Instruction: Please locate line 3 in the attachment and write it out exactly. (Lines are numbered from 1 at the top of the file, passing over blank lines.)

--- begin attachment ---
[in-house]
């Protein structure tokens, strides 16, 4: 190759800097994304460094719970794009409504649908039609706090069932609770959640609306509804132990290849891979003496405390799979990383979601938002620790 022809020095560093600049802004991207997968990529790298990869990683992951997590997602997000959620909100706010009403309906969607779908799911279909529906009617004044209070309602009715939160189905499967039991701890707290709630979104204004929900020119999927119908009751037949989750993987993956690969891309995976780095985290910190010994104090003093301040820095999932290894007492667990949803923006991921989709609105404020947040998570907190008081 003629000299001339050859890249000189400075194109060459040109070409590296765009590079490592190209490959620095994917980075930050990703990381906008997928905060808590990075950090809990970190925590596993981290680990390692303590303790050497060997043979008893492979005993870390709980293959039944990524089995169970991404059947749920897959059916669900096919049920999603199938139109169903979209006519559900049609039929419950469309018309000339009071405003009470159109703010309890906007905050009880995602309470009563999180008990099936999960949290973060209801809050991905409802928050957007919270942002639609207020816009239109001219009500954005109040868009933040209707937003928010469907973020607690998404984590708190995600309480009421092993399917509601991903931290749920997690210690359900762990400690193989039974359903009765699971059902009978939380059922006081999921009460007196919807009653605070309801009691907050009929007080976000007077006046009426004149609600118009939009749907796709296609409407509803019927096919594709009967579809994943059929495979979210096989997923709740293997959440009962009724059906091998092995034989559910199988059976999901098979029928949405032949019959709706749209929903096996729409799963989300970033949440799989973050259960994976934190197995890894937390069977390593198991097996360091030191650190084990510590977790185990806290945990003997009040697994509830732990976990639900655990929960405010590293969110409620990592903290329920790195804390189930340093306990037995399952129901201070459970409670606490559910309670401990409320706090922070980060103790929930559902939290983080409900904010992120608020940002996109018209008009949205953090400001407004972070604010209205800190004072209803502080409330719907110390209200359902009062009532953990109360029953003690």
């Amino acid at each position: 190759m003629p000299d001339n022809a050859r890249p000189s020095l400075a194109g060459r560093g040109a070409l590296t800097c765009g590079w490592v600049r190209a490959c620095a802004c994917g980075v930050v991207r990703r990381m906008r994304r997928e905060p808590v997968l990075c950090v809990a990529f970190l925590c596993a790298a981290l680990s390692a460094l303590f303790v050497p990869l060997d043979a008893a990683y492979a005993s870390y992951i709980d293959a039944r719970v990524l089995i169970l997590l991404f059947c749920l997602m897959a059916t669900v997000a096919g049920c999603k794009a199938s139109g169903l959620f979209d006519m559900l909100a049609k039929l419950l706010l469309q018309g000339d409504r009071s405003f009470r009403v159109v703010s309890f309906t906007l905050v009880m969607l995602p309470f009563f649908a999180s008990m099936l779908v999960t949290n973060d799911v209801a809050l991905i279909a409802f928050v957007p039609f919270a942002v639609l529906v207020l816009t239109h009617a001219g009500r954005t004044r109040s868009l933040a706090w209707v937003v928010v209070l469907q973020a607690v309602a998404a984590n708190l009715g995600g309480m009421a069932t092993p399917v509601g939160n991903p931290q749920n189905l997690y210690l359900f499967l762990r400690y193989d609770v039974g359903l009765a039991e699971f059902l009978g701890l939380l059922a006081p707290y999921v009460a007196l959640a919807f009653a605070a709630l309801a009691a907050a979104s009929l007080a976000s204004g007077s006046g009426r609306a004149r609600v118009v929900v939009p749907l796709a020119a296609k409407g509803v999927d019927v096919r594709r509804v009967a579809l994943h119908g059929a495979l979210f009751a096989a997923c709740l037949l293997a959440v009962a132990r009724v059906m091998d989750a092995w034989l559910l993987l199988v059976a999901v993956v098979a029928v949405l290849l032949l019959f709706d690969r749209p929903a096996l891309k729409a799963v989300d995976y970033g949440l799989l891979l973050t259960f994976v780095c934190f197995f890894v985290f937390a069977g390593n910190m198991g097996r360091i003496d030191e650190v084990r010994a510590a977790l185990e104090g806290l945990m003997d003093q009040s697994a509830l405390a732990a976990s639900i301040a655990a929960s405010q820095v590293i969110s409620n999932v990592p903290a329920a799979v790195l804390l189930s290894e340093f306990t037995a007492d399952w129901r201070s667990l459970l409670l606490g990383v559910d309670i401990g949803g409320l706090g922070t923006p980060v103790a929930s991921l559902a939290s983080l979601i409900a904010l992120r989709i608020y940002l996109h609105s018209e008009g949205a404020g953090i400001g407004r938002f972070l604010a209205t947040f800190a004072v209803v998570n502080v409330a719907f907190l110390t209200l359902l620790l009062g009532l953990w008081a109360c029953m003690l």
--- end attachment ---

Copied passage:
């Amino acid at each position: 190759m003629p000299d001339n022809a050859r890249p000189s020095l400075a194109g060459r560093g040109a070409l590296t800097c765009g590079w490592v600049r190209a490959c620095a802004c994917g980075v930050v991207r990703r990381m906008r994304r997928e905060p808590v997968l990075c950090v809990a990529f970190l925590c596993a790298a981290l680990s390692a460094l303590f303790v050497p990869l060997d043979a008893a990683y492979a005993s870390y992951i709980d293959a039944r719970v990524l089995i169970l997590l991404f059947c749920l997602m897959a059916t669900v997000a096919g049920c999603k794009a199938s139109g169903l959620f979209d006519m559900l909100a049609k039929l419950l706010l469309q018309g000339d409504r009071s405003f009470r009403v159109v703010s309890f309906t906007l905050v009880m969607l995602p309470f009563f649908a999180s008990m099936l779908v999960t949290n973060d799911v209801a809050l991905i279909a409802f928050v957007p039609f919270a942002v639609l529906v207020l816009t239109h009617a001219g009500r954005t004044r109040s868009l933040a706090w209707v937003v928010v209070l469907q973020a607690v309602a998404a984590n708190l009715g995600g309480m009421a069932t092993p399917v509601g939160n991903p931290q749920n189905l997690y210690l359900f499967l762990r400690y193989d609770v039974g359903l009765a039991e699971f059902l009978g701890l939380l059922a006081p707290y999921v009460a007196l959640a919807f009653a605070a709630l309801a009691a907050a979104s009929l007080a976000s204004g007077s006046g009426r609306a004149r609600v118009v929900v939009p749907l796709a020119a296609k409407g509803v999927d019927v096919r594709r509804v009967a579809l994943h119908g059929a495979l979210f009751a096989a997923c709740l037949l293997a959440v009962a132990r009724v059906m091998d989750a092995w034989l559910l993987l199988v059976a999901v993956v098979a029928v949405l290849l032949l019959f709706d690969r749209p929903a096996l891309k729409a799963v989300d995976y970033g949440l799989l891979l973050t259960f994976v780095c934190f197995f890894v985290f937390a069977g390593n910190m198991g097996r360091i003496d030191e650190v084990r010994a510590a977790l185990e104090g806290l945990m003997d003093q009040s697994a509830l405390a732990a976990s639900i301040a655990a929960s405010q820095v590293i969110s409620n999932v990592p903290a329920a799979v790195l804390l189930s290894e340093f306990t037995a007492d399952w129901r201070s667990l459970l409670l606490g990383v559910d309670i401990g949803g409320l706090g922070t923006p980060v103790a929930s991921l559902a939290s983080l979601i409900a904010l992120r989709i608020y940002l996109h609105s018209e008009g949205a404020g953090i400001g407004r938002f972070l604010a209205t947040f800190a004072v209803v998570n502080v409330a719907f907190l110390t209200l359902l620790l009062g009532l953990w008081a109360c029953m003690l």